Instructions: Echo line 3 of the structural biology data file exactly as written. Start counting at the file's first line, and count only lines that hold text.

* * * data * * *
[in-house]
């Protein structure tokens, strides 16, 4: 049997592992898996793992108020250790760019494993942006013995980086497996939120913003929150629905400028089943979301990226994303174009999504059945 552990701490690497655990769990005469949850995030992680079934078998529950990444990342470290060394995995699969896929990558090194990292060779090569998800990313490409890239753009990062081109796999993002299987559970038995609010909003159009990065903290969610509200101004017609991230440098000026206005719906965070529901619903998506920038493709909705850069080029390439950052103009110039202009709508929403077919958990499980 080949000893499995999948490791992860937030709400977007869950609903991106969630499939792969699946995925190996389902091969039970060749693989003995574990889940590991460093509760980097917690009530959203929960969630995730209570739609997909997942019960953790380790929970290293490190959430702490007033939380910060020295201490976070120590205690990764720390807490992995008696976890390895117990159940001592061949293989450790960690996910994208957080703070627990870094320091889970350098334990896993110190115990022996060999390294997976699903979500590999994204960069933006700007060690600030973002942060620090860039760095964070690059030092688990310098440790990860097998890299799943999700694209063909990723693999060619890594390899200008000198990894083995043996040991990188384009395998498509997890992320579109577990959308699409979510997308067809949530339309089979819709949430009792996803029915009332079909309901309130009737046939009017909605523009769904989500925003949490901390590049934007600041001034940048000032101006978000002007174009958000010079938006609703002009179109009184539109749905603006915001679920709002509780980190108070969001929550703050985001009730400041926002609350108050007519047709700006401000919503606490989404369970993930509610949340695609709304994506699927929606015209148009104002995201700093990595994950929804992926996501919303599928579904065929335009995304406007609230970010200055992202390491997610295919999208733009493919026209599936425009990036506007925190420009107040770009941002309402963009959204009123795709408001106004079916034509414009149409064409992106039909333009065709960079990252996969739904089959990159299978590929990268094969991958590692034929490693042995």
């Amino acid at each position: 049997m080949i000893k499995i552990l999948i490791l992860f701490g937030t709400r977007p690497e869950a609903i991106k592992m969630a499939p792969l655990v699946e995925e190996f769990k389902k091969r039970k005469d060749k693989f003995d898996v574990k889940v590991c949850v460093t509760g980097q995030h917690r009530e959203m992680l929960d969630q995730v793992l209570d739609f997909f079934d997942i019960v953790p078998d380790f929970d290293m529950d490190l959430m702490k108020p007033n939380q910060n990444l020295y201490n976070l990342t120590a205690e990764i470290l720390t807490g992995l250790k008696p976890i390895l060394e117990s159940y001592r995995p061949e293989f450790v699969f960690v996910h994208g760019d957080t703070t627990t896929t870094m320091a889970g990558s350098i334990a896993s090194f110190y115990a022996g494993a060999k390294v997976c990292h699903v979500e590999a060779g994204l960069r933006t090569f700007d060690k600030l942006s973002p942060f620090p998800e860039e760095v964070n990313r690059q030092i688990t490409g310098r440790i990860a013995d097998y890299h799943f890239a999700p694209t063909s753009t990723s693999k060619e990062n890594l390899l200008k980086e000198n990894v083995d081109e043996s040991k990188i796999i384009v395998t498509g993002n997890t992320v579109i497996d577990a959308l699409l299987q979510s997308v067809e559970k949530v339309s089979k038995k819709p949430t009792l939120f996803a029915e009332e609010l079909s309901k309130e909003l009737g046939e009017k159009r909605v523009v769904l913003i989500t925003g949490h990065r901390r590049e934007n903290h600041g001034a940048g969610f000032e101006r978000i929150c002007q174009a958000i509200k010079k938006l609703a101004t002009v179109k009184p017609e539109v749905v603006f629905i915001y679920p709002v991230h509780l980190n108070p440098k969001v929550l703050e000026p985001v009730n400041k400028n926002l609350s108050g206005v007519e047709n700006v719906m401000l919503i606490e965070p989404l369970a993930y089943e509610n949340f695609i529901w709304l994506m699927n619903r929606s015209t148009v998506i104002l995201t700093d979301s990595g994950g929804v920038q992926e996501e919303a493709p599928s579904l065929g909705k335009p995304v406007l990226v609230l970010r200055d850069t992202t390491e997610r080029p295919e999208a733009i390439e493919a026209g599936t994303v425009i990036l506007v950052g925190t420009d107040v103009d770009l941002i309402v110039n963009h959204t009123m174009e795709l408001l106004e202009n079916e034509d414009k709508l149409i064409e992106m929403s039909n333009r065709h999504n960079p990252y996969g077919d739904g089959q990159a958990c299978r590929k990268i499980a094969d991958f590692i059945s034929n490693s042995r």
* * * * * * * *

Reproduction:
């Amino acid at each position: 049997m080949i000893k499995i552990l999948i490791l992860f701490g937030t709400r977007p690497e869950a609903i991106k592992m969630a499939p792969l655990v699946e995925e190996f769990k389902k091969r039970k005469d060749k693989f003995d898996v574990k889940v590991c949850v460093t509760g980097q995030h917690r009530e959203m992680l929960d969630q995730v793992l209570d739609f997909f079934d997942i019960v953790p078998d380790f929970d290293m529950d490190l959430m702490k108020p007033n939380q910060n990444l020295y201490n976070l990342t120590a205690e990764i470290l720390t807490g992995l250790k008696p976890i390895l060394e117990s159940y001592r995995p061949e293989f450790v699969f960690v996910h994208g760019d957080t703070t627990t896929t870094m320091a889970g990558s350098i334990a896993s090194f110190y115990a022996g494993a060999k390294v997976c990292h699903v979500e590999a060779g994204l960069r933006t090569f700007d060690k600030l942006s973002p942060f620090p998800e860039e760095v964070n990313r690059q030092i688990t490409g310098r440790i990860a013995d097998y890299h799943f890239a999700p694209t063909s753009t990723s693999k060619e990062n890594l390899l200008k980086e000198n990894v083995d081109e043996s040991k990188i796999i384009v395998t498509g993002n997890t992320v579109i497996d577990a959308l699409l299987q979510s997308v067809e559970k949530v339309s089979k038995k819709p949430t009792l939120f996803a029915e009332e609010l079909s309901k309130e909003l009737g046939e009017k159009r909605v523009v769904l913003i989500t925003g949490h990065r901390r590049e934007n903290h600041g001034a940048g969610f000032e101006r978000i929150c002007q174009a958000i509200k010079k938006l609703a101004t002009v179109k009184p017609e539109v749905v603006f629905i915001y679920p709002v991230h509780l980190n108070p440098k969001v929550l703050e000026p985001v009730n400041k400028n926002l609350s108050g206005v007519e047709n700006v719906m401000l919503i606490e965070p989404l369970a993930y089943e509610n949340f695609i529901w709304l994506m699927n619903r929606s015209t148009v998506i104002l995201t700093d979301s990595g994950g929804v920038q992926e996501e919303a493709p599928s579904l065929g909705k335009p995304v406007l990226v609230l970010r200055d850069t992202t390491e997610r080029p295919e999208a733009i390439e493919a026209g599936t994303v425009i990036l506007v950052g925190t420009d107040v103009d770009l941002i309402v110039n963009h959204t009123m174009e795709l408001l106004e202009n079916e034509d414009k709508l149409i064409e992106m929403s039909n333009r065709h999504n960079p990252y996969g077919d739904g089959q990159a958990c299978r590929k990268i499980a094969d991958f590692i059945s034929n490693s042995r």